Autism awareness a local priority

Published: Wednesday, April 24, 2013 5:30 a.m.CDT
Caption
(Rob Winner – rwinner@shawmedia.com)
Christy Niemeyer (left), a direct support person, and Danny Hedberg, who is autistic, react after Hedberg successfully finishes a learning program while using a computer tablet Friday at Opportunity House in Sycamore. The Opportunity House day program in Sycamore helps prepare individuals with disabilities to live more independent by teaching life skills.

DeKALB – Lauren Kruse has been working on the same puzzle for 7 years.

Every time the 30-year-old Sycamore native thinks the pieces are about to fit together, they change. For Kruse, the variety makes the puzzle known as autism a challenge worth solving and a lifelong passion.

“When you meet one child with autism, you meet one child with autism,” Kruse said. “Everyone is unique in their own way.”

Kruse, who works for Camelot School in DeKalb, is one of the thousands of teachers, therapists and counselors working to change misconceptions during Autism Awareness Month. According to The Autism Program of Illinois, autism spectrum disorders affect one out of every 88 children, including more than 30,000 statewide.

Aside from her daily work with students with developmental delays at Camelot, Kruse is raising autism awareness through homemade scarves. The scarves’ colorful, puzzle-piece theme reflects her philosophy that each child on the autism spectrum is different, she said.

The clothing creations have been a hit. Kruse has sold more than 300 scarves in a month, which has raised about $1,000 for the Autism Society.

“It’s been unbelievable and a really neat experience,” she said. “I definitely see the awareness growing just from when I take [students] out in the community. There are less stares, and it’s more welcoming.”

One organization helping in the awareness and treatment of autism is Opportunity House in Sycamore. The nonprofit agency helps people with disabilities expand their life experiences through residential, vocational, social and recreational opportunities.

Robert Shipman, executive director of Opportunity House, said roughly 8 percent of the 250 people the organization serves have been diagnosed with an autism spectrum disorder. Shipman believes the number of people with autism has grown because the diagnosis process is more sophisticated.

“Autism is such a unique thing,” he said. “I think people used to be diagnosed with a behavior disorder or some other disorder and are now being diagnosed with autism. It’s a refinement, so I’m not sure it’s growing as much as it appears.”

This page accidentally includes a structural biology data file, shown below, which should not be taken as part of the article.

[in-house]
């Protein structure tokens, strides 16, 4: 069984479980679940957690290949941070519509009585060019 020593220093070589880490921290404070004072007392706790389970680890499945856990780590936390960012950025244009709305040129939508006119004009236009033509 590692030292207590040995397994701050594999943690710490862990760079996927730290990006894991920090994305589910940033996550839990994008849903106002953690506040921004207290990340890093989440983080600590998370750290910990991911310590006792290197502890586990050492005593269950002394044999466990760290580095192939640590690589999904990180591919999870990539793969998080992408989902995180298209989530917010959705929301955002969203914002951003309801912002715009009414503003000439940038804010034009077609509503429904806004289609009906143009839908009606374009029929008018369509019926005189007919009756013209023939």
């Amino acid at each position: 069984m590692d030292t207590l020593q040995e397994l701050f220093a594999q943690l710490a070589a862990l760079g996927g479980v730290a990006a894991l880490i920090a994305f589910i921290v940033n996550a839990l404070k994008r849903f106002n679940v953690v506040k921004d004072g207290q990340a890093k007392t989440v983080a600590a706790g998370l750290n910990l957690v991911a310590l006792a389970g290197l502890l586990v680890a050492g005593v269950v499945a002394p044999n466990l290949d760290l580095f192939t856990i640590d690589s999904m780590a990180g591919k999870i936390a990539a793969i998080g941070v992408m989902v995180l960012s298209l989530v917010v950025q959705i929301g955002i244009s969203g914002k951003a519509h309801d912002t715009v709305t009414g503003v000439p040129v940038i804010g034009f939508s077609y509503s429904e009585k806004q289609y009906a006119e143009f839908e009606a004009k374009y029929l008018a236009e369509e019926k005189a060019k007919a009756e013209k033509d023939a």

As health experts learn more about autism, treatment options begin to expand, said counselor Nathan Perron. Perron, owner of Samaritan Heritage Counseling in DeKalb, said improvements in addressing symptoms of autism happen every year. It has become easier to diagnose.

But because disorders range from Asperger’s syndrome to pervasive developmental disorder and autistic disorder, Perron said there is no blanket treatment.

“One person might have compulsive traits; the next person might have social inhibitions,” Perron said. “Parents have to have a desire for their child to be aware of what is going on. Creating that awareness is part of the treatment process.”

Technology has been one of the biggest breakthroughs in helping people with autism integrate more fully into their communities, said Diana Hulst, program director at Opportunity House.

There has been a major shift to using iPads and laptops in school curricula and it has helped those with autism control the speed of communication within their environment, Hulst said. The fast pace of society and the speed with which information is delivered often can overwhelm those with autism, but people are beginning to understand how capable and sharp those with autism can be when in control of their environment.

The next step in autism awareness is providing some of the same opportunities every one should enjoy, Hulst said.

“They can lead productive lives and work at good jobs,” Hulst said. “We take cigarette and coffee breaks at work. We have to understand they may need to reset and take a break in different ways. They might need to watch a video clip or do a math problem, but it’s a break just like we need.”

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